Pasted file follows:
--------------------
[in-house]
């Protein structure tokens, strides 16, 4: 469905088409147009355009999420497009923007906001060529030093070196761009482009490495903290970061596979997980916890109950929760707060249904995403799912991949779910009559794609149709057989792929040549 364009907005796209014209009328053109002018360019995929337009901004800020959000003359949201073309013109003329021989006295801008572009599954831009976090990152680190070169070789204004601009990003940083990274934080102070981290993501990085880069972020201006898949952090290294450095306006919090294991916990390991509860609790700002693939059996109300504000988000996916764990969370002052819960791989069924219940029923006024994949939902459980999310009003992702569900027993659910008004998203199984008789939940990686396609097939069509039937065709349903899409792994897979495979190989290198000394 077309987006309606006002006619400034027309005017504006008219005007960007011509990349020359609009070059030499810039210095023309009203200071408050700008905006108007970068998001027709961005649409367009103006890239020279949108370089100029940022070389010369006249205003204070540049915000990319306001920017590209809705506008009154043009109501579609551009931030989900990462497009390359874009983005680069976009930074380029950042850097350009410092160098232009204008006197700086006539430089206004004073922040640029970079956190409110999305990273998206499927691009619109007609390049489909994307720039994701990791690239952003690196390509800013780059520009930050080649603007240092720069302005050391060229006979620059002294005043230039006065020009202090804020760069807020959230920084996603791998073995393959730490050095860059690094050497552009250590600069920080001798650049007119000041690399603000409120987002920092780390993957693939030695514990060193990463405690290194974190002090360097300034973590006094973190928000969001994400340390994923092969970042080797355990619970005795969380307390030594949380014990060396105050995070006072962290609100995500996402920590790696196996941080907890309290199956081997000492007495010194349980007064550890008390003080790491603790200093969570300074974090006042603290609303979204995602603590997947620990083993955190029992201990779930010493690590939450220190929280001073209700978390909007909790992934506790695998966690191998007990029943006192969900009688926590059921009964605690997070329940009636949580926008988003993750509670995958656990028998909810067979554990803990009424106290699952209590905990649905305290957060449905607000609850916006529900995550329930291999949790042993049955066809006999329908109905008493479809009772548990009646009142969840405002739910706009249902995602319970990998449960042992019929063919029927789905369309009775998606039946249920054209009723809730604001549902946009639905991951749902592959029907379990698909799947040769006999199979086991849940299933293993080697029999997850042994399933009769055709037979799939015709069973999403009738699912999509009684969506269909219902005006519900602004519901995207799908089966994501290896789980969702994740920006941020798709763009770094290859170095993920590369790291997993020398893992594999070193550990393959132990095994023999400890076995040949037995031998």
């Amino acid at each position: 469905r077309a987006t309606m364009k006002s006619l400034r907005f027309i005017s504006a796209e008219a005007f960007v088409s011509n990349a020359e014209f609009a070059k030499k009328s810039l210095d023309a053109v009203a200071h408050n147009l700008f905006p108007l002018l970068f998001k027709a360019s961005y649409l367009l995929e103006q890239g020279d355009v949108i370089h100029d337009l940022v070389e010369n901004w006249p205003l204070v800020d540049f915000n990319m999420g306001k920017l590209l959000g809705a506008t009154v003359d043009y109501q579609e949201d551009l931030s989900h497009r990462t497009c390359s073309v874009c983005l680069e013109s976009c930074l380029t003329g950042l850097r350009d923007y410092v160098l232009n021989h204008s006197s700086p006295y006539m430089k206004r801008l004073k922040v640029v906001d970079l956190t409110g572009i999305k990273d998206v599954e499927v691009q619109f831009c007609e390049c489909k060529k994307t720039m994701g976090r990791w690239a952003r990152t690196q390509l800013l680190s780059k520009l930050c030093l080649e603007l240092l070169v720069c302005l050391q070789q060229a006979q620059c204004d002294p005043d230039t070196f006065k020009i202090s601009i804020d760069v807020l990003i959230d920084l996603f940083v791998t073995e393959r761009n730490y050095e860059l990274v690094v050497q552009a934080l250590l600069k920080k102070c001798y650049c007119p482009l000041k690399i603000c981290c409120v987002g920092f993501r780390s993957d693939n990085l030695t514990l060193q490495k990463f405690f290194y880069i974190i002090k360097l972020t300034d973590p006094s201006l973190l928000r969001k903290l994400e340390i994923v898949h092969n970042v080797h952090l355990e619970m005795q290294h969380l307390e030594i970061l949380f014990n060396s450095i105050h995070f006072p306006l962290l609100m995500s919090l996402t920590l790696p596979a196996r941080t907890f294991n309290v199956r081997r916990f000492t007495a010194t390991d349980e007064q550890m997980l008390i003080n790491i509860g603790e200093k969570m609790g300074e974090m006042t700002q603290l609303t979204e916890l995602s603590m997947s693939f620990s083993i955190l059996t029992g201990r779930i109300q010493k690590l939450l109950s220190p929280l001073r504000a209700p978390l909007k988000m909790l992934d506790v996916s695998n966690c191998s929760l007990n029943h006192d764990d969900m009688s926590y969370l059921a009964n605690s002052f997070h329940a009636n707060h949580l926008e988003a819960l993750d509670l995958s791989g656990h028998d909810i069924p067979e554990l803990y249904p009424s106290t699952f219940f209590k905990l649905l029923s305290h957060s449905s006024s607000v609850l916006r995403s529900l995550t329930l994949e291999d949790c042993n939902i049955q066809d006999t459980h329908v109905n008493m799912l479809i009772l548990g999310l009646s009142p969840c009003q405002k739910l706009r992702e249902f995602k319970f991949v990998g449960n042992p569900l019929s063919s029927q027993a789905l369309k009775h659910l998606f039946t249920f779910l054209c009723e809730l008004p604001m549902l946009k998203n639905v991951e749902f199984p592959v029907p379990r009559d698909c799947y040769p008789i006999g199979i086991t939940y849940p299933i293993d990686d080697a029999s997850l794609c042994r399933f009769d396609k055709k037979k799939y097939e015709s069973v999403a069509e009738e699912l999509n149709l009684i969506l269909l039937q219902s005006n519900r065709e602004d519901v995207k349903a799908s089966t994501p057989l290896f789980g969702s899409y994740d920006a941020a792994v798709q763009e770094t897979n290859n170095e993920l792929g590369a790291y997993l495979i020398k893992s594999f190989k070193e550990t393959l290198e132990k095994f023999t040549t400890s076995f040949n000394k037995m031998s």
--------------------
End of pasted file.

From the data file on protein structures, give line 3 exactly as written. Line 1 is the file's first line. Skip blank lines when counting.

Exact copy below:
């Amino acid at each position: 469905r077309a987006t309606m364009k006002s006619l400034r907005f027309i005017s504006a796209e008219a005007f960007v088409s011509n990349a020359e014209f609009a070059k030499k009328s810039l210095d023309a053109v009203a200071h408050n147009l700008f905006p108007l002018l970068f998001k027709a360019s961005y649409l367009l995929e103006q890239g020279d355009v949108i370089h100029d337009l940022v070389e010369n901004w006249p205003l204070v800020d540049f915000n990319m999420g306001k920017l590209l959000g809705a506008t009154v003359d043009y109501q579609e949201d551009l931030s989900h497009r990462t497009c390359s073309v874009c983005l680069e013109s976009c930074l380029t003329g950042l850097r350009d923007y410092v160098l232009n021989h204008s006197s700086p006295y006539m430089k206004r801008l004073k922040v640029v906001d970079l956190t409110g572009i999305k990273d998206v599954e499927v691009q619109f831009c007609e390049c489909k060529k994307t720039m994701g976090r990791w690239a952003r990152t690196q390509l800013l680190s780059k520009l930050c030093l080649e603007l240092l070169v720069c302005l050391q070789q060229a006979q620059c204004d002294p005043d230039t070196f006065k020009i202090s601009i804020d760069v807020l990003i959230d920084l996603f940083v791998t073995e393959r761009n730490y050095e860059l990274v690094v050497q552009a934080l250590l600069k920080k102070c001798y650049c007119p482009l000041k690399i603000c981290c409120v987002g920092f993501r780390s993957d693939n990085l030695t514990l060193q490495k990463f405690f290194y880069i974190i002090k360097l972020t300034d973590p006094s201006l973190l928000r969001k903290l994400e340390i994923v898949h092969n970042v080797h952090l355990e619970m005795q290294h969380l307390e030594i970061l949380f014990n060396s450095i105050h995070f006072p306006l962290l609100m995500s919090l996402t920590l790696p596979a196996r941080t907890f294991n309290v199956r081997r916990f000492t007495a010194t390991d349980e007064q550890m997980l008390i003080n790491i509860g603790e200093k969570m609790g300074e974090m006042t700002q603290l609303t979204e916890l995602s603590m997947s693939f620990s083993i955190l059996t029992g201990r779930i109300q010493k690590l939450l109950s220190p929280l001073r504000a209700p978390l909007k988000m909790l992934d506790v996916s695998n966690c191998s929760l007990n029943h006192d764990d969900m009688s926590y969370l059921a009964n605690s002052f997070h329940a009636n707060h949580l926008e988003a819960l993750d509670l995958s791989g656990h028998d909810i069924p067979e554990l803990y249904p009424s106290t699952f219940f209590k905990l649905l029923s305290h957060s449905s006024s607000v609850l916006r995403s529900l995550t329930l994949e291999d949790c042993n939902i049955q066809d006999t459980h329908v109905n008493m799912l479809i009772l548990g999310l009646s009142p969840c009003q405002k739910l706009r992702e249902f995602k319970f991949v990998g449960n042992p569900l019929s063919s029927q027993a789905l369309k009775h659910l998606f039946t249920f779910l054209c009723e809730l008004p604001m549902l946009k998203n639905v991951e749902f199984p592959v029907p379990r009559d698909c799947y040769p008789i006999g199979i086991t939940y849940p299933i293993d990686d080697a029999s997850l794609c042994r399933f009769d396609k055709k037979k799939y097939e015709s069973v999403a069509e009738e699912l999509n149709l009684i969506l269909l039937q219902s005006n519900r065709e602004d519901v995207k349903a799908s089966t994501p057989l290896f789980g969702s899409y994740d920006a941020a792994v798709q763009e770094t897979n290859n170095e993920l792929g590369a790291y997993l495979i020398k893992s594999f190989k070193e550990t393959l290198e132990k095994f023999t040549t400890s076995f040949n000394k037995m031998s």